“What is the basis of capitalism”

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diamantis
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Feb 2 2011 08:25
“What is the basis of capitalism”

The basis of capitalism, is the abstract, vague, ambiguous and therefore unnatural, pretentious, artificial of the correspondence between bank accounts and cards and money, and then that between money and precious metals (especially gold), which creates the autonomy of capitalism as it leads in a hypnotic, consuming behaviour.

Postsocratic
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Feb 2 2011 11:40

Well that settles that then...

I would argue there is no such thing as "capitalism" but "capitalisms", the contingent formations of which need to be taken into account.

Spikymike
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Feb 2 2011 12:03

Postsocratic,

I defended one of your earlier 'off the cuff' posts on another thread but if you want to encourage any useful discussion you will have to actually present an argument not just post one-liners like this, although the original post was equally unhelpful I suppose.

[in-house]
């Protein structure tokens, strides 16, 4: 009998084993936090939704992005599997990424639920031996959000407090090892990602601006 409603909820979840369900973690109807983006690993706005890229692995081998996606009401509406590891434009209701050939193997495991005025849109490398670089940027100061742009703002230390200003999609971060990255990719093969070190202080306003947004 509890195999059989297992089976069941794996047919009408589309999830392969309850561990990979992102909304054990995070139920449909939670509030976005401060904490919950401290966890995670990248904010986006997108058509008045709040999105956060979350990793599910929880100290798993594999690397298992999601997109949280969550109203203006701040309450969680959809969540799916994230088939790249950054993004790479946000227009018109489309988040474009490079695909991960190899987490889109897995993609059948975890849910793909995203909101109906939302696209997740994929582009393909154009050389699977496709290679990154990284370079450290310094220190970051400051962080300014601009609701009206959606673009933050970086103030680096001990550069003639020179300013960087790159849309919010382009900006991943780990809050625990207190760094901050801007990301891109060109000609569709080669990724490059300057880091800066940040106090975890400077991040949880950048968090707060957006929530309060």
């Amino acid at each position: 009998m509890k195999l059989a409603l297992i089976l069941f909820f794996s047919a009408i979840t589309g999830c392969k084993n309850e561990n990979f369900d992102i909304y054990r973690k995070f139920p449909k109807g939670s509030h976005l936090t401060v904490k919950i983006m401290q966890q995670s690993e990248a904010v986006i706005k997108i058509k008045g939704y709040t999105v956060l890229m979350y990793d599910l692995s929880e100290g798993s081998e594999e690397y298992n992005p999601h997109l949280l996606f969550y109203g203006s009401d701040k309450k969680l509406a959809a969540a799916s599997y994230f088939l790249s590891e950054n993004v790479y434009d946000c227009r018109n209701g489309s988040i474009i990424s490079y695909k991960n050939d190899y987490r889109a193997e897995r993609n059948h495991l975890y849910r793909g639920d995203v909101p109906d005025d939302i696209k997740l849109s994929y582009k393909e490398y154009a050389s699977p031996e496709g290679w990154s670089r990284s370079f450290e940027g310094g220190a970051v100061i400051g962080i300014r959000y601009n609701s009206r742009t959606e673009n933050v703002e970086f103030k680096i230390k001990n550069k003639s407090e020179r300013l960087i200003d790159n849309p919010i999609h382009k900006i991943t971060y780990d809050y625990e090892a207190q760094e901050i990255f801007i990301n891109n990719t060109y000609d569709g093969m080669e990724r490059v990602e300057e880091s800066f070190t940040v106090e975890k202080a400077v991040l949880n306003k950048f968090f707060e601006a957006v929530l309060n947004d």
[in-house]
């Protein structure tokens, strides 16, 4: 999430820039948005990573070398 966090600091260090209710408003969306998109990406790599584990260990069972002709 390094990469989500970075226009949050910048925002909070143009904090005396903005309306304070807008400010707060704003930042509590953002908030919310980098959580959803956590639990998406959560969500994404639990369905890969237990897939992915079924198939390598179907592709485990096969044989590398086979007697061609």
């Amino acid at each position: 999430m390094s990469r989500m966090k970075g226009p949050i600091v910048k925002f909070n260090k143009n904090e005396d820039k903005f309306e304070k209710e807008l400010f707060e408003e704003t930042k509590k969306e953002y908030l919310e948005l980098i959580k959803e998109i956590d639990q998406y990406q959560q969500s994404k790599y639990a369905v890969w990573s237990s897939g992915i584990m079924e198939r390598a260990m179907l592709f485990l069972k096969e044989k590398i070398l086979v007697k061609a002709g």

I disagree with your 'statement' but I am not going to take the 'bait' unless you put forward some proper arguments to substantiate it.

Postsocratic
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Feb 2 2011 19:43

A lot of what "diamantis" cites as characteristic of capitalist economies I have little problem with; if I were to draw out a single theme from the above it would be the "myth of value" - of course whether "diamantis" would agree with that central theme is another matter.

When I claim that there are contingent forms of capitalism what I am wanting to invoke is both a critique, but not dismissal, of classical Marxism and a recognition that any essential features of a capitalist economy may manifest differently according to other elements.

Take, for example, the current (global) economic situation, which in certain readings is a result of financial economy (stock-markets; hedge-funds), not merely extraction of surplus-value.

RedHughs
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Feb 2 2011 21:20

Roughly, I would say that the basis of capitalism is the wage-labor relation - the situation where the vast majority of people must sell their labor power to the highest bidder - where the vast majority of people are mere resources within the dominant order.

This isn't an axiomatic basis or simplistic litmus test however. Capitalism is both a self-maintaining feed back system and a historical system. It is not like a clockwork mechanism but like a river flowing to the sea - it can and does change course and still be the same river.

The existence of capitalist property relations has gone hand-in-hand with the wage-labor relations but both these relations have "dialectical contradictions" which have only strengthened overall capitalist system. Colonial slavery systems, state-ownership, monopolistic control and large-scale-individual-entrepreneurhood all seem outside "axiomatic" capitalism but clearly strengthen or have strengthened capitalism as a world-system.